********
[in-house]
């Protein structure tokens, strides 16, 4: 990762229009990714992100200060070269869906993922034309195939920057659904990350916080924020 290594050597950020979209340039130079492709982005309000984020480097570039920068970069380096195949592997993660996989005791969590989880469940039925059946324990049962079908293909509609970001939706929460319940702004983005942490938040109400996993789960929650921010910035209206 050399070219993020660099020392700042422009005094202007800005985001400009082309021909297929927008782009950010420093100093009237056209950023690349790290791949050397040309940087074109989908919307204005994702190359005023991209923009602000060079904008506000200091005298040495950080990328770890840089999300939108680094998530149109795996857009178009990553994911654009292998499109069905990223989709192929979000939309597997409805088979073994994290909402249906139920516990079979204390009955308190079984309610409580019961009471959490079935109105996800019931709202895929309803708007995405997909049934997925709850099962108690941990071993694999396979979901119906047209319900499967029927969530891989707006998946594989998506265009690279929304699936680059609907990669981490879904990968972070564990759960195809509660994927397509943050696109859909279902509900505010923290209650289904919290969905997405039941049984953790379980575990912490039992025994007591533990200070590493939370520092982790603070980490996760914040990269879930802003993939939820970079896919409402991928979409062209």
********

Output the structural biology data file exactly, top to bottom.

[in-house]
């Protein structure tokens, strides 16, 4: 990762229009990714992100200060070269869906993922034309195939920057659904990350916080924020 290594050597950020979209340039130079492709982005309000984020480097570039920068970069380096195949592997993660996989005791969590989880469940039925059946324990049962079908293909509609970001939706929460319940702004983005942490938040109400996993789960929650921010910035209206 050399070219993020660099020392700042422009005094202007800005985001400009082309021909297929927008782009950010420093100093009237056209950023690349790290791949050397040309940087074109989908919307204005994702190359005023991209923009602000060079904008506000200091005298040495950080990328770890840089999300939108680094998530149109795996857009178009990553994911654009292998499109069905990223989709192929979000939309597997409805088979073994994290909402249906139920516990079979204390009955308190079984309610409580019961009471959490079935109105996800019931709202895929309803708007995405997909049934997925709850099962108690941990071993694999396979979901119906047209319900499967029927969530891989707006998946594989998506265009690279929304699936680059609907990669981490879904990968972070564990759960195809509660994927397509943050696109859909279902509900505010923290209650289904919290969905997405039941049984953790379980575990912490039992025994007591533990200070590493939370520092982790603070980490996760914040990269879930802003993939939820970079896919409402991928979409062209």